FASD should be considered at every stage of the criminal process to guard against inadvertent waiver of rights (Charter of Rights and Freedoms, S. 10(b)), false confession (False Confession), and the vulnerability of persons with FASD to bullying, abuse and coercion by others (Kelly 2003). Appropriate representation at trial will mean paying special attention to the accused’s possible inability to understand the consequences of his or her actions (Mens Rea), explain those actions (Evidentiary Challenges) assist in his or her defence (Fitness/Mental Disorder), or understand the concept of plea bargaining.
With the passage of time between the offence and sentencing, an accused person with FASD has a heightened risk of failure to appear. He or she may also fail to comply with bail conditions, and so may complicate his/her defence or the possibility of diversion and attract additional charges.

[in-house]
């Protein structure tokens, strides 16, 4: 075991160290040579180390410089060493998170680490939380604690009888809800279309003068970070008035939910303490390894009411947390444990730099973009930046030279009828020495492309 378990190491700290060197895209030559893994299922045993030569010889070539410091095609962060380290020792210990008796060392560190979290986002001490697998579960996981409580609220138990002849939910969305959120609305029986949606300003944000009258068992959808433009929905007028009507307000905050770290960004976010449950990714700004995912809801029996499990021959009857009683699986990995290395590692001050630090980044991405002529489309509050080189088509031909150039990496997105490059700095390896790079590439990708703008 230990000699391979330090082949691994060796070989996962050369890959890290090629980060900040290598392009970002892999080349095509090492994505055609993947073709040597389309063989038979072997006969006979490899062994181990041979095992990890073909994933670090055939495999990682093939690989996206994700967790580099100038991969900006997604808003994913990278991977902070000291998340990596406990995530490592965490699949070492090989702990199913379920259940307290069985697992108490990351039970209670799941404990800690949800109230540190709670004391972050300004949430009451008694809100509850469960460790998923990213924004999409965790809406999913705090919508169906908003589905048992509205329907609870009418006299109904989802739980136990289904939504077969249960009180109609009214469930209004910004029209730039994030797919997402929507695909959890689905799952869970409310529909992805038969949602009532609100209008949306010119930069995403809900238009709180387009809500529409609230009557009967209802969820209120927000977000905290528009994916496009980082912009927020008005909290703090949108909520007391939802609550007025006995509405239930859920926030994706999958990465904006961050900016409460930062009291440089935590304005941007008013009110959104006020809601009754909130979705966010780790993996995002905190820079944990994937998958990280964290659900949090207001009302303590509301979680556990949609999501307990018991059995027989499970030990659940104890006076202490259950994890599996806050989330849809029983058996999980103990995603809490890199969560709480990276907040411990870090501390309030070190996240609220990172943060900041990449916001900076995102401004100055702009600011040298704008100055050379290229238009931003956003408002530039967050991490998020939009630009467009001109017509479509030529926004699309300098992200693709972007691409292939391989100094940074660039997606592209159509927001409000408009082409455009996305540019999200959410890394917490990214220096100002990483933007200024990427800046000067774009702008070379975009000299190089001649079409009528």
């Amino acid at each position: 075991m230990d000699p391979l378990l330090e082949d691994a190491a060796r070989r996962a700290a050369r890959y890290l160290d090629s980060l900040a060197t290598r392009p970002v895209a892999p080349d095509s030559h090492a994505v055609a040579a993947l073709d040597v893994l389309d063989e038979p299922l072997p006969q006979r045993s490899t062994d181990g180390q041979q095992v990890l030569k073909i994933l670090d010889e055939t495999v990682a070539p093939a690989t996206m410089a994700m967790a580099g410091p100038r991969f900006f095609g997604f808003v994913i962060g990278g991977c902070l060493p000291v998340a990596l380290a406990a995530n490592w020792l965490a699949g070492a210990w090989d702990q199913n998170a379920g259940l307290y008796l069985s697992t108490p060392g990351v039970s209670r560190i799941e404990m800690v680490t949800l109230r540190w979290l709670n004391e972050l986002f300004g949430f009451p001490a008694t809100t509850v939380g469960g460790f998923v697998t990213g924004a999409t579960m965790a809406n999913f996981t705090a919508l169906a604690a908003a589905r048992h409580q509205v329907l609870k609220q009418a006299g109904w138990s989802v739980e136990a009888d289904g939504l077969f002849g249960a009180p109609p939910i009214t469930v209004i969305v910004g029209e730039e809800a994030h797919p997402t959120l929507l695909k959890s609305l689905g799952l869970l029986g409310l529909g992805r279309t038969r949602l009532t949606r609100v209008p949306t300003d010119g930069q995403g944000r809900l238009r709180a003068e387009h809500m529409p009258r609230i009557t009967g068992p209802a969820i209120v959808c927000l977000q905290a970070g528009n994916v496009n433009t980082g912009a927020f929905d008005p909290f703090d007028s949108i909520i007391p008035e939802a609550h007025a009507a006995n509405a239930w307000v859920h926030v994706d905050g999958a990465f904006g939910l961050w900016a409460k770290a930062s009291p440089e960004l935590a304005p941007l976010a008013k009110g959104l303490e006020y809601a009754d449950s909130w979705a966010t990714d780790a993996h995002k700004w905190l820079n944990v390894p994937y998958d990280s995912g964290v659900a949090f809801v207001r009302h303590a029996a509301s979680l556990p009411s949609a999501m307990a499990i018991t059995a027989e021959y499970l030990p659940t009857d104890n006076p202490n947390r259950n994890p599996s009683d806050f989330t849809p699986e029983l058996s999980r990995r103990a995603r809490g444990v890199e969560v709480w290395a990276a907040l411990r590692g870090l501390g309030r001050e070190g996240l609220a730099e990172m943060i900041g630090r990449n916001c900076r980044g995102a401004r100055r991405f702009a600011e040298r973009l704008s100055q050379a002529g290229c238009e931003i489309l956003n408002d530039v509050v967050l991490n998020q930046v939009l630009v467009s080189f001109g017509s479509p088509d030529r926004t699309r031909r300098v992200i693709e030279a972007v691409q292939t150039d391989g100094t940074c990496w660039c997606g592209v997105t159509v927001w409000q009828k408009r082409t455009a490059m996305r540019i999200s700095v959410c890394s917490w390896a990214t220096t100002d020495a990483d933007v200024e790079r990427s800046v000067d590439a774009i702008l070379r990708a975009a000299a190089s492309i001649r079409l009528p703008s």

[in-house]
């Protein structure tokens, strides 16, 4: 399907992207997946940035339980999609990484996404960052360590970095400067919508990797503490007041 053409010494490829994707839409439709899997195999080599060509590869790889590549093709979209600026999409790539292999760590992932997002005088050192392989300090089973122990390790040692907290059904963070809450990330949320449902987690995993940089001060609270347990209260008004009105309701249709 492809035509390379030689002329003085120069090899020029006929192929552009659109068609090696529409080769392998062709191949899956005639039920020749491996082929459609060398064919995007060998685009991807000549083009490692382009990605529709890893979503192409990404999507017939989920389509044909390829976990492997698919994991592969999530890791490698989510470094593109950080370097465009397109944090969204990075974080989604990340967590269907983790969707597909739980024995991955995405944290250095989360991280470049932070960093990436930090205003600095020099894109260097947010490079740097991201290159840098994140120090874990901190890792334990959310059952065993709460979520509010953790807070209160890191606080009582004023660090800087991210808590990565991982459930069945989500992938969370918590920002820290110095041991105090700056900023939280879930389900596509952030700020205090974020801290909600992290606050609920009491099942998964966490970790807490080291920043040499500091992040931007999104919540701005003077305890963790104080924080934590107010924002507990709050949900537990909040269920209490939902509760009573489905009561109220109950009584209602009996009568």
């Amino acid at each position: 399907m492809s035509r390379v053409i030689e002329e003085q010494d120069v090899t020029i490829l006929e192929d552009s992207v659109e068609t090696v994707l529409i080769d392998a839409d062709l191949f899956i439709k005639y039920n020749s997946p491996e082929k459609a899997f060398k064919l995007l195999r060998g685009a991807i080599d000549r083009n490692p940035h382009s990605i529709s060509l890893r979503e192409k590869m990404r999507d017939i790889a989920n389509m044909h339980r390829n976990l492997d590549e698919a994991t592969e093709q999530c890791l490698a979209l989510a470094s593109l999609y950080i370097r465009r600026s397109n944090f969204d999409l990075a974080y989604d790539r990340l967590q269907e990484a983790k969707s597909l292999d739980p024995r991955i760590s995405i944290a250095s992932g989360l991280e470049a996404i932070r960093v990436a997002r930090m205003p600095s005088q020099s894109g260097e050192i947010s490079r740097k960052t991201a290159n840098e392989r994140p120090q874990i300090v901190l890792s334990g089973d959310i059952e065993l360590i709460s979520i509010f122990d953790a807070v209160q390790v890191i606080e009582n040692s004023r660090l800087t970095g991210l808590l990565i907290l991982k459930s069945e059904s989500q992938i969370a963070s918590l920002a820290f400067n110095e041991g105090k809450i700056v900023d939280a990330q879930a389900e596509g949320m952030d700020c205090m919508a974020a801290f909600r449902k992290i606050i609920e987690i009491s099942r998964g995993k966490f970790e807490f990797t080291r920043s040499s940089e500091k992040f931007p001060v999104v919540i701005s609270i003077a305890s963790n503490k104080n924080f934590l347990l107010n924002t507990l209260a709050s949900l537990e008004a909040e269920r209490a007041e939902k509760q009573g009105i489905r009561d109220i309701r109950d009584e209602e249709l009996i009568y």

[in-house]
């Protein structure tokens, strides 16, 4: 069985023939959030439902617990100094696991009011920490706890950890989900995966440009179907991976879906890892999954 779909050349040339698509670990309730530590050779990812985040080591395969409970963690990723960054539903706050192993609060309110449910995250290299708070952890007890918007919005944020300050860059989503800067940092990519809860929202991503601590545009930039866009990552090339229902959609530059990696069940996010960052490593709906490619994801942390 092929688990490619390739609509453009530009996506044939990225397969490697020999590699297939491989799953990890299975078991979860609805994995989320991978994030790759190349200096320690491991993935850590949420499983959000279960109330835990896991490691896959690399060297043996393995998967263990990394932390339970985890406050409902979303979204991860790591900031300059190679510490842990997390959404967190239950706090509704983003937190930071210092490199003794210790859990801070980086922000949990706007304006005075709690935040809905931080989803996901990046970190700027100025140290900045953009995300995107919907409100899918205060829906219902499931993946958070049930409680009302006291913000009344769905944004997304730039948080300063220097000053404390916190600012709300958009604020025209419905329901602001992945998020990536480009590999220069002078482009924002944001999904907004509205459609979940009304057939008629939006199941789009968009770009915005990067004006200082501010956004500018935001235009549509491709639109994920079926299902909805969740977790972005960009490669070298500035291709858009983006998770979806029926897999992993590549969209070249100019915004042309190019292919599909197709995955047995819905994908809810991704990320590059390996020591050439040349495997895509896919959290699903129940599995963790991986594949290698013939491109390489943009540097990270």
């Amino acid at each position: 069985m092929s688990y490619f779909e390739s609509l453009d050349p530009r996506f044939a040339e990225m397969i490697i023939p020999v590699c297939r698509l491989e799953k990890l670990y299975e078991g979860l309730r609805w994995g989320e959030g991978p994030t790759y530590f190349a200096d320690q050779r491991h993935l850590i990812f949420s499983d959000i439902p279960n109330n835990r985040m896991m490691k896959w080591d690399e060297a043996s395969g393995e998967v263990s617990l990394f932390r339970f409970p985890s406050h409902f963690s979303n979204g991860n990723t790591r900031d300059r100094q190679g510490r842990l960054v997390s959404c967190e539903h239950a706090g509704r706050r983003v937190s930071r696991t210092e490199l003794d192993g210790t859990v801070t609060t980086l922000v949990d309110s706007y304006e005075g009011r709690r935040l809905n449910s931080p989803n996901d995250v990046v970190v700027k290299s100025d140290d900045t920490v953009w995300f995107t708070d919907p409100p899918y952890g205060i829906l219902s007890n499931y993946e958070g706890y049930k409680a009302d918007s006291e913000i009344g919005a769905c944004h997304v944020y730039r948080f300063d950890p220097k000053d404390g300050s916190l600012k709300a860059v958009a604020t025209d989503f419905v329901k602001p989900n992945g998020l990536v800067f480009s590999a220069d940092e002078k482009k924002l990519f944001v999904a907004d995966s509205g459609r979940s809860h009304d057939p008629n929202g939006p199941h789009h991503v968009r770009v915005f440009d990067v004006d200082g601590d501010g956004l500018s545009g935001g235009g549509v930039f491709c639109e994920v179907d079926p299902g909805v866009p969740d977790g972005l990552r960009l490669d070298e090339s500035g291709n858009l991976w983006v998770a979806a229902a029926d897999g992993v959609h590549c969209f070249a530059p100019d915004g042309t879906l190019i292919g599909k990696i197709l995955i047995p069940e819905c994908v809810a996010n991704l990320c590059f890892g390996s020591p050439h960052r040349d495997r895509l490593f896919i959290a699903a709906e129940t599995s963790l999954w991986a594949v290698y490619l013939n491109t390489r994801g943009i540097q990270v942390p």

Once the proceedings reach sentencing, section 718.1 of the Criminal Code instructs the court to take into account the degree of responsibility of the offender. (Criminal Code of Canada, RSC 1985, c. C-46).